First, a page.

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Don't Feel Too Bad For Sad-Sack Bob Schneider

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Bob Schneider's Burden of Proof is a frequently beautiful, often morose, downcast album. I get the feeling he's using broken romantic relationships metaphorically — that when he sings about not connecting with someone he loves, he's also singing about not connecting with a bigger audience. And he does it with just the right lack of self-pity to make what he's bemoaning interesting.

The music on Burden of Proof is mostly straightforward singer-songwriter pop-folk-rock, with regular appearances by the Tosca String Quartet. I gather the sound on Burden of Proof, which is tasteful without being too mild, is tidier than the Bob Schneider music you'd get if you saw him in a club in Austin, Texas. But Schneider's musical experimentation and precise arrangements really pay off on a regular basis here, as in the sad-sack-lovely song "Weed Out the Weak."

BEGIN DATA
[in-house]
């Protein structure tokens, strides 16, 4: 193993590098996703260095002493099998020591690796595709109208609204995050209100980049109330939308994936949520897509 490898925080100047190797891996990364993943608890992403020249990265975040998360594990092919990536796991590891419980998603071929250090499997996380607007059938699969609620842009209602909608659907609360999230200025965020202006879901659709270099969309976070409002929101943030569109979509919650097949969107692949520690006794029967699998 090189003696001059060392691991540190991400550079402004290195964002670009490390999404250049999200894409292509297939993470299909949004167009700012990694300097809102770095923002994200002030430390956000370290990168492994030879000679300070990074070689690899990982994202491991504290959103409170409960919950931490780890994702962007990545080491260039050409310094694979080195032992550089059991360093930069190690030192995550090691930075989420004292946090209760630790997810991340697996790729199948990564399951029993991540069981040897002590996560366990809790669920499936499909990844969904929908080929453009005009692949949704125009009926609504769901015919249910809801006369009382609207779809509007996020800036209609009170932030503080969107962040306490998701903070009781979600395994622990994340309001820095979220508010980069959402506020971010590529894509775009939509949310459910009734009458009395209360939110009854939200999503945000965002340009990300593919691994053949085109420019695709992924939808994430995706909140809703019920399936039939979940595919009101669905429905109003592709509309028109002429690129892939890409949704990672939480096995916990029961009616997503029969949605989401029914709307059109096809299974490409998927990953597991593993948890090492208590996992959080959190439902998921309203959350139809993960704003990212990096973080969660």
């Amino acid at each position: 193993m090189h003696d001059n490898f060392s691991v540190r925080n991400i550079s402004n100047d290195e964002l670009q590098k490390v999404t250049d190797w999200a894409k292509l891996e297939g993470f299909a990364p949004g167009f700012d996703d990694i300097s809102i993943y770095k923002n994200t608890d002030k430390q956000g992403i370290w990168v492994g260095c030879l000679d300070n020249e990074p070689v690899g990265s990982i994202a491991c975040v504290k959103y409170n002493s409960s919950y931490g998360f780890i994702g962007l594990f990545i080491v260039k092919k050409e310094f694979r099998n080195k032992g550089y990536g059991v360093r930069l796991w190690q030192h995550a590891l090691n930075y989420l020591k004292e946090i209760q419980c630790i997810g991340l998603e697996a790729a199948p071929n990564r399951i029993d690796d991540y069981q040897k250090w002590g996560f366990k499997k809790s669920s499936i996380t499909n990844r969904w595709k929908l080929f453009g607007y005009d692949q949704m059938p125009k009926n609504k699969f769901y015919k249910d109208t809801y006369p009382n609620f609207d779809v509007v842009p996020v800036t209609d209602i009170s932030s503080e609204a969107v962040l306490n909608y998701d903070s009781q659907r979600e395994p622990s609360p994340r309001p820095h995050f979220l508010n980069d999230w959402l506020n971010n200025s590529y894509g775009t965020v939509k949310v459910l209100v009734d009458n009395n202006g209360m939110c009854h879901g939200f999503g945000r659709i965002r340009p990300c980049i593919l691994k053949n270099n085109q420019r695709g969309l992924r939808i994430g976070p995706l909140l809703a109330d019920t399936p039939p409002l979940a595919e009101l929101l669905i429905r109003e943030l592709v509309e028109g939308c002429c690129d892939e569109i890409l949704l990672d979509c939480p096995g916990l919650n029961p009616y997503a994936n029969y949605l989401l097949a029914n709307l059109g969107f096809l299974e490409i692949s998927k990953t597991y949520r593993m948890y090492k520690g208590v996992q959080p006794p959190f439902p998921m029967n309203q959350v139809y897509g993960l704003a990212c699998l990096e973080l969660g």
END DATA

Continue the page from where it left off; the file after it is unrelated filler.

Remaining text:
One element that prevents Schneider from disappearing up his own despair is the way he regularly snaps out of his own self-consideration to focus on the person in front of him. Thus, a song like "Please Ask for Help." Against spare arrangement, Schneider's voice rings with convincing sincerity as he politely recognizes that someone he's fond of could use some assistance. The melody he builds around the title plea is the musical opposite of an intervention — it's the sound of discretion, of communicating that he's here if you want him.

Schneider regularly breaks up the pensive mood of Burden of Proof with some excellent lighter-hearted music. Nowhere is this more plangent than on the pretty, acoustic-guitar croon in "The Effect."

Ultimately, Burden of Proof strikes me as a collection of songs about self-doubt, executed by an artist making music that avoids a trace of self-doubt. The resulting tension between the lyrics and the music makes for frequent drama. It might be drama of a quiet sort, or of a subdued stubbornness, but it's compelling drama nevertheless.

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